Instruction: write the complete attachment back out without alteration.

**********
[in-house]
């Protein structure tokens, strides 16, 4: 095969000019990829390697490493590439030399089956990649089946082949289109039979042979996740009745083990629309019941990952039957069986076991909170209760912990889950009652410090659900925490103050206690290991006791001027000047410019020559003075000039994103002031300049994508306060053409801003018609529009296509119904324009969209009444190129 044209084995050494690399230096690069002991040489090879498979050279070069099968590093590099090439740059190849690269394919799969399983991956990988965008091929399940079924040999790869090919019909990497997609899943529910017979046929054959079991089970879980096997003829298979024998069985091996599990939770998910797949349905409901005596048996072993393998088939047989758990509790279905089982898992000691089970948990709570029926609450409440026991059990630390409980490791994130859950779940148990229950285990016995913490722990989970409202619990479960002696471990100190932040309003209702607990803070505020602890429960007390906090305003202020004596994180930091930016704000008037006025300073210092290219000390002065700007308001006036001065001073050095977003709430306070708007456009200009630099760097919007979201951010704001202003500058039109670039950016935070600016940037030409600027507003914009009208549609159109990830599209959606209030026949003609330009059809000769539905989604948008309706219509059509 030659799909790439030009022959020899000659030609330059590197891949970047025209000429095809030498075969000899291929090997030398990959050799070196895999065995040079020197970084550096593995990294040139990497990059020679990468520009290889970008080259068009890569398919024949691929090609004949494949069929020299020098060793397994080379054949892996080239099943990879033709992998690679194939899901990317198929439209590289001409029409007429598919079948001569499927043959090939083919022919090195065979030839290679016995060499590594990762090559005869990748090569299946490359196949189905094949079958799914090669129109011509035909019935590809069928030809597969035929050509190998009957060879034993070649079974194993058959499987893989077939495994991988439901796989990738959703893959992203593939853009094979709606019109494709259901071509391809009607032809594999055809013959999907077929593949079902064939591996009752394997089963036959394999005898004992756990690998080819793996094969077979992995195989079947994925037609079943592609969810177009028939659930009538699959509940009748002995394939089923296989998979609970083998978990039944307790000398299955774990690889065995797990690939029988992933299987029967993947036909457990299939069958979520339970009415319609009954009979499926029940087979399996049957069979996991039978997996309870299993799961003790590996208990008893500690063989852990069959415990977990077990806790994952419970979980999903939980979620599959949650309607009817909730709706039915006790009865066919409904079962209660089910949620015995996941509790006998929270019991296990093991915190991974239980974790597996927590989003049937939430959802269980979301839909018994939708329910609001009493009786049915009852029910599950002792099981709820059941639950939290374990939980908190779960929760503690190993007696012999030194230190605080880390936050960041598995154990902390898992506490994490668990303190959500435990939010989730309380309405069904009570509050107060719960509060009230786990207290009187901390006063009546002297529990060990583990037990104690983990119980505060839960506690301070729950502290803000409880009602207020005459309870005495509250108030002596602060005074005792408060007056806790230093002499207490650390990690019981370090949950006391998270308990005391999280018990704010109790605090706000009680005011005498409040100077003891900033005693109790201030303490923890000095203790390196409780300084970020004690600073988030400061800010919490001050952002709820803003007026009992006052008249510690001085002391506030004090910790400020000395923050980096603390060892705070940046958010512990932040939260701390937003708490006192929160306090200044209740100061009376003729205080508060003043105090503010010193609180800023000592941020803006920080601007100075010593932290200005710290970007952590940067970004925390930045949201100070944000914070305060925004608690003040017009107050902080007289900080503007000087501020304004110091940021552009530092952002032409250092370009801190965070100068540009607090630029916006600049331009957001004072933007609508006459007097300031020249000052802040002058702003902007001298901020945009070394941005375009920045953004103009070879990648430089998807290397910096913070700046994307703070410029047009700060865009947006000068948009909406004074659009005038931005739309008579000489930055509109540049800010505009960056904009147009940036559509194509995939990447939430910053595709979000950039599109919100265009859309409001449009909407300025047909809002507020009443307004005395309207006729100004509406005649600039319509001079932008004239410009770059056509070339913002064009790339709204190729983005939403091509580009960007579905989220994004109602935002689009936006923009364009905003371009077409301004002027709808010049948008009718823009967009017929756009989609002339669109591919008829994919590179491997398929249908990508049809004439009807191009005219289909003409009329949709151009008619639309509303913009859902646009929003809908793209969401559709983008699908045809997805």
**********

[in-house]
């Protein structure tokens, strides 16, 4: 095969000019990829390697490493590439030399089956990649089946082949289109039979042979996740009745083990629309019941990952039957069986076991909170209760912990889950009652410090659900925490103050206690290991006791001027000047410019020559003075000039994103002031300049994508306060053409801003018609529009296509119904324009969209009444190129 044209084995050494690399230096690069002991040489090879498979050279070069099968590093590099090439740059190849690269394919799969399983991956990988965008091929399940079924040999790869090919019909990497997609899943529910017979046929054959079991089970879980096997003829298979024998069985091996599990939770998910797949349905409901005596048996072993393998088939047989758990509790279905089982898992000691089970948990709570029926609450409440026991059990630390409980490791994130859950779940148990229950285990016995913490722990989970409202619990479960002696471990100190932040309003209702607990803070505020602890429960007390906090305003202020004596994180930091930016704000008037006025300073210092290219000390002065700007308001006036001065001073050095977003709430306070708007456009200009630099760097919007979201951010704001202003500058039109670039950016935070600016940037030409600027507003914009009208549609159109990830599209959606209030026949003609330009059809000769539905989604948008309706219509059509 030659799909790439030009022959020899000659030609330059590197891949970047025209000429095809030498075969000899291929090997030398990959050799070196895999065995040079020197970084550096593995990294040139990497990059020679990468520009290889970008080259068009890569398919024949691929090609004949494949069929020299020098060793397994080379054949892996080239099943990879033709992998690679194939899901990317198929439209590289001409029409007429598919079948001569499927043959090939083919022919090195065979030839290679016995060499590594990762090559005869990748090569299946490359196949189905094949079958799914090669129109011509035909019935590809069928030809597969035929050509190998009957060879034993070649079974194993058959499987893989077939495994991988439901796989990738959703893959992203593939853009094979709606019109494709259901071509391809009607032809594999055809013959999907077929593949079902064939591996009752394997089963036959394999005898004992756990690998080819793996094969077979992995195989079947994925037609079943592609969810177009028939659930009538699959509940009748002995394939089923296989998979609970083998978990039944307790000398299955774990690889065995797990690939029988992933299987029967993947036909457990299939069958979520339970009415319609009954009979499926029940087979399996049957069979996991039978997996309870299993799961003790590996208990008893500690063989852990069959415990977990077990806790994952419970979980999903939980979620599959949650309607009817909730709706039915006790009865066919409904079962209660089910949620015995996941509790006998929270019991296990093991915190991974239980974790597996927590989003049937939430959802269980979301839909018994939708329910609001009493009786049915009852029910599950002792099981709820059941639950939290374990939980908190779960929760503690190993007696012999030194230190605080880390936050960041598995154990902390898992506490994490668990303190959500435990939010989730309380309405069904009570509050107060719960509060009230786990207290009187901390006063009546002297529990060990583990037990104690983990119980505060839960506690301070729950502290803000409880009602207020005459309870005495509250108030002596602060005074005792408060007056806790230093002499207490650390990690019981370090949950006391998270308990005391999280018990704010109790605090706000009680005011005498409040100077003891900033005693109790201030303490923890000095203790390196409780300084970020004690600073988030400061800010919490001050952002709820803003007026009992006052008249510690001085002391506030004090910790400020000395923050980096603390060892705070940046958010512990932040939260701390937003708490006192929160306090200044209740100061009376003729205080508060003043105090503010010193609180800023000592941020803006920080601007100075010593932290200005710290970007952590940067970004925390930045949201100070944000914070305060925004608690003040017009107050902080007289900080503007000087501020304004110091940021552009530092952002032409250092370009801190965070100068540009607090630029916006600049331009957001004072933007609508006459007097300031020249000052802040002058702003902007001298901020945009070394941005375009920045953004103009070879990648430089998807290397910096913070700046994307703070410029047009700060865009947006000068948009909406004074659009005038931005739309008579000489930055509109540049800010505009960056904009147009940036559509194509995939990447939430910053595709979000950039599109919100265009859309409001449009909407300025047909809002507020009443307004005395309207006729100004509406005649600039319509001079932008004239410009770059056509070339913002064009790339709204190729983005939403091509580009960007579905989220994004109602935002689009936006923009364009905003371009077409301004002027709808010049948008009718823009967009017929756009989609002339669109591919008829994919590179491997398929249908990508049809004439009807191009005219289909003409009329949709151009008619639309509303913009859902646009929003809908793209969401559709983008699908045809997805």